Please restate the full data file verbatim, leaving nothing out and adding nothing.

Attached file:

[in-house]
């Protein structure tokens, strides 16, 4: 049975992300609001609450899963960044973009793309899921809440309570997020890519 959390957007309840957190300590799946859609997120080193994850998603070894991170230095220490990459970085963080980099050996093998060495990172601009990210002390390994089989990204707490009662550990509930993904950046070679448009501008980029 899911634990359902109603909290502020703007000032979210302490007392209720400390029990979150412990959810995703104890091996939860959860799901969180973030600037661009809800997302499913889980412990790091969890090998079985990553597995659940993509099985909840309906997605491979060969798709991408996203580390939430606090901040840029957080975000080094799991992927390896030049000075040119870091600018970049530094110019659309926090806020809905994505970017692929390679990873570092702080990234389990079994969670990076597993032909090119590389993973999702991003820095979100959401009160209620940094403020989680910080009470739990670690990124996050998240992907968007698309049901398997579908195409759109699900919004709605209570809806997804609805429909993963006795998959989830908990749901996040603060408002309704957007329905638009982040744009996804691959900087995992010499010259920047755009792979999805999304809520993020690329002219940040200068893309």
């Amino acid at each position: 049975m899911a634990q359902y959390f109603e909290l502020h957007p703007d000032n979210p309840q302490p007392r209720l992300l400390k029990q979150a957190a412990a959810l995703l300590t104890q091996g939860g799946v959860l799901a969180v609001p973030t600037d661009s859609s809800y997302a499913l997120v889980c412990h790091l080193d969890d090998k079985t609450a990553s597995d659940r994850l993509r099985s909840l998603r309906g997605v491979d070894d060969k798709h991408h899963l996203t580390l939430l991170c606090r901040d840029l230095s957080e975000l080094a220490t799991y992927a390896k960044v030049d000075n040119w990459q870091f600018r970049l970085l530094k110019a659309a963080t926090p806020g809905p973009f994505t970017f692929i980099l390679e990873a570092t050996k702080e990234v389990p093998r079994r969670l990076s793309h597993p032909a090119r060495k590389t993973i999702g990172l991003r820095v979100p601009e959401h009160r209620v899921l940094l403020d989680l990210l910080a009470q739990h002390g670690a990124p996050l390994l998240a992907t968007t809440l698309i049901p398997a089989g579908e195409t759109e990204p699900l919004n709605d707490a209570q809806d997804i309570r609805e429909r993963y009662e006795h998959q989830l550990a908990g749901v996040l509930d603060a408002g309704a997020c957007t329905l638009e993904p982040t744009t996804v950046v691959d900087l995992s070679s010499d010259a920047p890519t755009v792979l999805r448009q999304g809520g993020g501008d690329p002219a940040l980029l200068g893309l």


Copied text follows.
[in-house]
């Protein structure tokens, strides 16, 4: 049975992300609001609450899963960044973009793309899921809440309570997020890519 959390957007309840957190300590799946859609997120080193994850998603070894991170230095220490990459970085963080980099050996093998060495990172601009990210002390390994089989990204707490009662550990509930993904950046070679448009501008980029 899911634990359902109603909290502020703007000032979210302490007392209720400390029990979150412990959810995703104890091996939860959860799901969180973030600037661009809800997302499913889980412990790091969890090998079985990553597995659940993509099985909840309906997605491979060969798709991408996203580390939430606090901040840029957080975000080094799991992927390896030049000075040119870091600018970049530094110019659309926090806020809905994505970017692929390679990873570092702080990234389990079994969670990076597993032909090119590389993973999702991003820095979100959401009160209620940094403020989680910080009470739990670690990124996050998240992907968007698309049901398997579908195409759109699900919004709605209570809806997804609805429909993963006795998959989830908990749901996040603060408002309704957007329905638009982040744009996804691959900087995992010499010259920047755009792979999805999304809520993020690329002219940040200068893309």
């Amino acid at each position: 049975m899911a634990q359902y959390f109603e909290l502020h957007p703007d000032n979210p309840q302490p007392r209720l992300l400390k029990q979150a957190a412990a959810l995703l300590t104890q091996g939860g799946v959860l799901a969180v609001p973030t600037d661009s859609s809800y997302a499913l997120v889980c412990h790091l080193d969890d090998k079985t609450a990553s597995d659940r994850l993509r099985s909840l998603r309906g997605v491979d070894d060969k798709h991408h899963l996203t580390l939430l991170c606090r901040d840029l230095s957080e975000l080094a220490t799991y992927a390896k960044v030049d000075n040119w990459q870091f600018r970049l970085l530094k110019a659309a963080t926090p806020g809905p973009f994505t970017f692929i980099l390679e990873a570092t050996k702080e990234v389990p093998r079994r969670l990076s793309h597993p032909a090119r060495k590389t993973i999702g990172l991003r820095v979100p601009e959401h009160r209620v899921l940094l403020d989680l990210l910080a009470q739990h002390g670690a990124p996050l390994l998240a992907t968007t809440l698309i049901p398997a089989g579908e195409t759109e990204p699900l919004n709605d707490a209570q809806d997804i309570r609805e429909r993963y009662e006795h998959q989830l550990a908990g749901v996040l509930d603060a408002g309704a997020c957007t329905l638009e993904p982040t744009t996804v950046v691959d900087l995992s070679s010499d010259a920047p890519t755009v792979l999805r448009q999304g809520g993020g501008d690329p002219a940040l980029l200068g893309l």